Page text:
Published Clinical Trials Using the Activator Adjusting Instrument (AAI)

The Activator Method is one of the most widely researched chiropractic techniques and the only instrument adjusting technique with clinical trials to support its efficacy. The following list of clinical trials demonstrate that there is sufficient published evidence that use of the Activator adjusting instrument results in therapeutic benefits equivalent to manual-thrust and/or diversified chiropractic manipulation.


  1. Effects of chiropractic treatment on blood pressure and anxiety: a randomized, controlled trial. Yates RG, Lamping DL, Abram NL, Wright C. J Manipulative Physiol Ther. 1988 Dec;11(6):484-8.

Main Results/Conclusions: Systolic and diastolic blood pressure decreased significantly in the active treatment condition. No significant changes occurred in the placebo and control conditions. Anxiety significantly decreased in the active and control conditions.

  1. Treatment and biomechanical assessment of patients with chronic sacroiliac joint syndrome. Osterbauer PJ, De Boer KF, Widmaier R, Petermann E, Fuhr AW. J Manipulative Physiol Ther. 1993 Feb;16(2):82-90.

Main Results/Conclusions: Activator proved beneficial in treatment of chronic Sacro-Iliac Joint Syndrome (SIJS); average Oswestry Disability Index (ODI) scores diminished from 28 to 13%.

  1. The immediate effect of activator vs. meric adjustment on acute low back pain: a randomized controlled trial. Gemmell HA, Jacobson BH. J Manipulative Physiol Ther. 1995 Sep;18(7):453-6.

Main Results/Conclusions: Both interventions showed improvement in all outcome measures, but no statistical significance between groups.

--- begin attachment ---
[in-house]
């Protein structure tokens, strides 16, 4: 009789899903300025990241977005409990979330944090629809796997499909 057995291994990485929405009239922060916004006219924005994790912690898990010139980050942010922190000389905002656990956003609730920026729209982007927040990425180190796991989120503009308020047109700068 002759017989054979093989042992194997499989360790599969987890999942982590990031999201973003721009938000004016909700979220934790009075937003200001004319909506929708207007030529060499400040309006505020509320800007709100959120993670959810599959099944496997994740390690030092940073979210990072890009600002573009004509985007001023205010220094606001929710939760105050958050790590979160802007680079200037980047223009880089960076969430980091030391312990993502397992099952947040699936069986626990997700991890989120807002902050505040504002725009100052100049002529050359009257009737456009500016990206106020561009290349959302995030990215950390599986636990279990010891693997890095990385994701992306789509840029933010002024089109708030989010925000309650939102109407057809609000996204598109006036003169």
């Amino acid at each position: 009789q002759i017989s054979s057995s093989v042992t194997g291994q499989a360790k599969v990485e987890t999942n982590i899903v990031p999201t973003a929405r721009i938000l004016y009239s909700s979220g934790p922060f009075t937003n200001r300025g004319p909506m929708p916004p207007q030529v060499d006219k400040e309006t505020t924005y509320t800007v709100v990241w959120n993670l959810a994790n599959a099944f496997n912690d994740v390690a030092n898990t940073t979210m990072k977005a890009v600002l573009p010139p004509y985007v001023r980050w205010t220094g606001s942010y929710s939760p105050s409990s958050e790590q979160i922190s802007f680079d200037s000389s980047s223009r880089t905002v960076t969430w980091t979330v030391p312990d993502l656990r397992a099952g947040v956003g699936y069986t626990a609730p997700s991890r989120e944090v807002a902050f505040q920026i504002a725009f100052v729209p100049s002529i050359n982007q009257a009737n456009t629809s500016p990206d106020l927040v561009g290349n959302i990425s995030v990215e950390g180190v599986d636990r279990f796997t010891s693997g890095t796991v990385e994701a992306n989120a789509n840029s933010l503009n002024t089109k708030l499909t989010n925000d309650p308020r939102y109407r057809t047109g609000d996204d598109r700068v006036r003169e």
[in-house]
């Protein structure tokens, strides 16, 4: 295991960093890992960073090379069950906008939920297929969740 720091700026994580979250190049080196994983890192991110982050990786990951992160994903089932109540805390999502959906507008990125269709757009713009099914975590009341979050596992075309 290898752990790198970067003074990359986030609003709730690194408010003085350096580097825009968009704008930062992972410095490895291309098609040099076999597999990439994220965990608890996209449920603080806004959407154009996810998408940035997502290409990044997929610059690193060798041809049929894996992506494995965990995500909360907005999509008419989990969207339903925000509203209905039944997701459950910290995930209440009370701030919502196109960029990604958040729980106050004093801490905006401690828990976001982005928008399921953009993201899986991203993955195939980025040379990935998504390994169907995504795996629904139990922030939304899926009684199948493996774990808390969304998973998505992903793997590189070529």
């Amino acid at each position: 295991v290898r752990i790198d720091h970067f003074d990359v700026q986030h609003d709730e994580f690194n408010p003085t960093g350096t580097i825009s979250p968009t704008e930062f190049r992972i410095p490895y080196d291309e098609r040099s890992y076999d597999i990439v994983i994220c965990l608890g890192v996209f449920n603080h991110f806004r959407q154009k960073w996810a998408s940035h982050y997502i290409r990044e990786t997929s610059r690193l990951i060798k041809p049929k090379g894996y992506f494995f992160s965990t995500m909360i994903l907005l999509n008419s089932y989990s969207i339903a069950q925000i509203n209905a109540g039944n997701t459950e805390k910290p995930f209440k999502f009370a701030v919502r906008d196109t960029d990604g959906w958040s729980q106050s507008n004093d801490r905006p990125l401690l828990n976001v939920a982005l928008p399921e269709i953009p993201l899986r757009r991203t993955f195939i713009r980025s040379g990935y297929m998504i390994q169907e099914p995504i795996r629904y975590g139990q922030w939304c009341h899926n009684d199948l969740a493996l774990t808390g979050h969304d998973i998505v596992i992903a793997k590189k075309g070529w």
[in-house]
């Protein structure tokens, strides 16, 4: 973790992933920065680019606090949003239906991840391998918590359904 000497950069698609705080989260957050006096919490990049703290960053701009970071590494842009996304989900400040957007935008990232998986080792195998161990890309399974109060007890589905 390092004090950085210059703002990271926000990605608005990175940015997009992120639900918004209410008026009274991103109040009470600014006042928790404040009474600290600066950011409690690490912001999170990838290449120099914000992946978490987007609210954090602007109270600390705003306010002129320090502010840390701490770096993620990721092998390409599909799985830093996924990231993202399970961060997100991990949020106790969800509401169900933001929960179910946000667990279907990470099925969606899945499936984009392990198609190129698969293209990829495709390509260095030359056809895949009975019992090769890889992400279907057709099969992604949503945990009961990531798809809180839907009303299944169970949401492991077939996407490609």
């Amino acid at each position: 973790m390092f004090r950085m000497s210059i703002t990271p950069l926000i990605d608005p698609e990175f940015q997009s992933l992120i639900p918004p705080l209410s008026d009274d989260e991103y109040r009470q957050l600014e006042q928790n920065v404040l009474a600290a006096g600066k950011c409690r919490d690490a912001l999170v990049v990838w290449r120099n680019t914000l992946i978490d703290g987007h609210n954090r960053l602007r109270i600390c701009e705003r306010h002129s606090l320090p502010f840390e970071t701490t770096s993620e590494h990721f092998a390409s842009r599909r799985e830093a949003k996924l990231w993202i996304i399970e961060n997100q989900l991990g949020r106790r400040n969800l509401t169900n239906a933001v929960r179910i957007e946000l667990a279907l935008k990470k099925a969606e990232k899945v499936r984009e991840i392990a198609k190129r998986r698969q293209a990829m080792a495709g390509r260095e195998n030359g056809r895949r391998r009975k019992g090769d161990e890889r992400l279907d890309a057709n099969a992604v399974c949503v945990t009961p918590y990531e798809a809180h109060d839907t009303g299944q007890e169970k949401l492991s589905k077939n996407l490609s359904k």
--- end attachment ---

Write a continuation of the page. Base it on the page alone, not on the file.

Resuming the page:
1. Comparison of two chiropractic techniques on pain and lateral flexion in neck pain patients: a pilot study. Yurkiw D, Mior S. Chiropractic Technique. 1996 Nov;8(4):155-162.

Main Results/Conclusions: No statistical significance between interventions. Both interventions showed immediate improvement in all outcome measures.

  1. The effects of spinal manipulation on the intensity of emotional arousal in phobic subjects exposed to a threat stimulus: a randomized, controlled, double-blind clinical trial. Peterson KB. J Manipulative Physiol Ther. 1997 Nov-Dec;20(9):602-6.

Main Results/Conclusions: Activator-assisted spinal manipulation significantly decreased the intensity of emotional arousal reported by phobic subjects.

  1. A pilot randomized clinical trial on the relative effect of instrumental (MFMA) versus manual (HVLA) manipulation in the treatment of cervical spine dysfunction. Wood TG, Colloca CJ, Matthews R. J Manipulative Physiol Ther. 2001 May;24(4):260-71.

Main Results/Conclusions: No statistical significance between interventions. Both Activator and manual manipulation showed beneficial effects in reducing pain and disability while increasing range of motion.

  1. Chiropractic treatment of temporomandibular disorders using the activator adjusting instrument: a prospective case series. DeVocht JW, Long CR, Zeitler DL, Schaeffer W. J Manipulative Physiol Ther. 2003 Sep;26(7):421-5.

Main Results/Conclusions: Signs and symptoms of temporomandibular disorders improved with the course of Activator Methods treatment.

  1. A randomized clinical trial of manual versus mechanical force manipulation in the treatment of sacroiliac joint syndrome. Shearar KA, Colloca CJ, White HL. J Manipulative Physiol Ther. 2005 Sep;28(7):493-501.

Main Results/Conclusions: No statistical significance between interventions. Both interventions showed immediate improvement in all outcome measures.

  1. Immediate effect of activator trigger point therapy and myofascial band therapy on non-specific neck pain in patients with upper trapezius trigger points compared to sham ultrasound: A randomised controlled trial. Blikstad A, Gemmell H. Clinical Chiropractic (2008) 11, 23—29.

Main Results/Conclusions: Activator trigger point therapy appeared to be more effective than myofascial band therapy or sham ultrasound in treating patients with non-specific neck pain and upper trapezius trigger points.